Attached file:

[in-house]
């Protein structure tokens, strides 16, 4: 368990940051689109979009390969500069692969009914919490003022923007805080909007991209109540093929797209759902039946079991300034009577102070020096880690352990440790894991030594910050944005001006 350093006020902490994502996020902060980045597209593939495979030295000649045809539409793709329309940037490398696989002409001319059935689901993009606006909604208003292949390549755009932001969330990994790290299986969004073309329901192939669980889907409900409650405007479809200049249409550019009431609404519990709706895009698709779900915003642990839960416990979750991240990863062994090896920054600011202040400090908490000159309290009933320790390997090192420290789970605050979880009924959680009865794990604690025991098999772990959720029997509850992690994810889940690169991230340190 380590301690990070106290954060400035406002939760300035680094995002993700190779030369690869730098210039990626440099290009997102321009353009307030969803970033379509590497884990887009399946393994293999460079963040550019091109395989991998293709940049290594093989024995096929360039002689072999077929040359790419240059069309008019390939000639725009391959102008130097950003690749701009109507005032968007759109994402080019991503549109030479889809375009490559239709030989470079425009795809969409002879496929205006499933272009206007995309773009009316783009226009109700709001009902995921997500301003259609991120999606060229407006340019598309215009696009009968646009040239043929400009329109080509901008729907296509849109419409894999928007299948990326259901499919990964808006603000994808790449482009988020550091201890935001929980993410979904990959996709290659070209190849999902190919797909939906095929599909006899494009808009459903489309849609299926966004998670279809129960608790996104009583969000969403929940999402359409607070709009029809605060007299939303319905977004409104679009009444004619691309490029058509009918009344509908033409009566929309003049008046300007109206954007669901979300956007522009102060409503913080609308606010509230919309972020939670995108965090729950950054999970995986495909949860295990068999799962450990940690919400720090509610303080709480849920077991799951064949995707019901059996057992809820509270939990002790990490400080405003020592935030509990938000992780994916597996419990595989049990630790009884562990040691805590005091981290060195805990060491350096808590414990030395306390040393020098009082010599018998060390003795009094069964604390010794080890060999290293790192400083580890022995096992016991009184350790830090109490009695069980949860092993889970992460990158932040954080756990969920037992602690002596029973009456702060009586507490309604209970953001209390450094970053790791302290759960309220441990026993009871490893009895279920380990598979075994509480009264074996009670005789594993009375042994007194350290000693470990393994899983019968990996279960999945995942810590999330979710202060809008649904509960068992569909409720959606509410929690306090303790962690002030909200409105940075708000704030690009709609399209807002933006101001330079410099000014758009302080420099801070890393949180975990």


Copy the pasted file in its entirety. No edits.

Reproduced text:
[in-house]
């Protein structure tokens, strides 16, 4: 368990940051689109979009390969500069692969009914919490003022923007805080909007991209109540093929797209759902039946079991300034009577102070020096880690352990440790894991030594910050944005001006 350093006020902490994502996020902060980045597209593939495979030295000649045809539409793709329309940037490398696989002409001319059935689901993009606006909604208003292949390549755009932001969330990994790290299986969004073309329901192939669980889907409900409650405007479809200049249409550019009431609404519990709706895009698709779900915003642990839960416990979750991240990863062994090896920054600011202040400090908490000159309290009933320790390997090192420290789970605050979880009924959680009865794990604690025991098999772990959720029997509850992690994810889940690169991230340190 380590301690990070106290954060400035406002939760300035680094995002993700190779030369690869730098210039990626440099290009997102321009353009307030969803970033379509590497884990887009399946393994293999460079963040550019091109395989991998293709940049290594093989024995096929360039002689072999077929040359790419240059069309008019390939000639725009391959102008130097950003690749701009109507005032968007759109994402080019991503549109030479889809375009490559239709030989470079425009795809969409002879496929205006499933272009206007995309773009009316783009226009109700709001009902995921997500301003259609991120999606060229407006340019598309215009696009009968646009040239043929400009329109080509901008729907296509849109419409894999928007299948990326259901499919990964808006603000994808790449482009988020550091201890935001929980993410979904990959996709290659070209190849999902190919797909939906095929599909006899494009808009459903489309849609299926966004998670279809129960608790996104009583969000969403929940999402359409607070709009029809605060007299939303319905977004409104679009009444004619691309490029058509009918009344509908033409009566929309003049008046300007109206954007669901979300956007522009102060409503913080609308606010509230919309972020939670995108965090729950950054999970995986495909949860295990068999799962450990940690919400720090509610303080709480849920077991799951064949995707019901059996057992809820509270939990002790990490400080405003020592935030509990938000992780994916597996419990595989049990630790009884562990040691805590005091981290060195805990060491350096808590414990030395306390040393020098009082010599018998060390003795009094069964604390010794080890060999290293790192400083580890022995096992016991009184350790830090109490009695069980949860092993889970992460990158932040954080756990969920037992602690002596029973009456702060009586507490309604209970953001209390450094970053790791302290759960309220441990026993009871490893009895279920380990598979075994509480009264074996009670005789594993009375042994007194350290000693470990393994899983019968990996279960999945995942810590999330979710202060809008649904509960068992569909409720959606509410929690306090303790962690002030909200409105940075708000704030690009709609399209807002933006101001330079410099000014758009302080420099801070890393949180975990």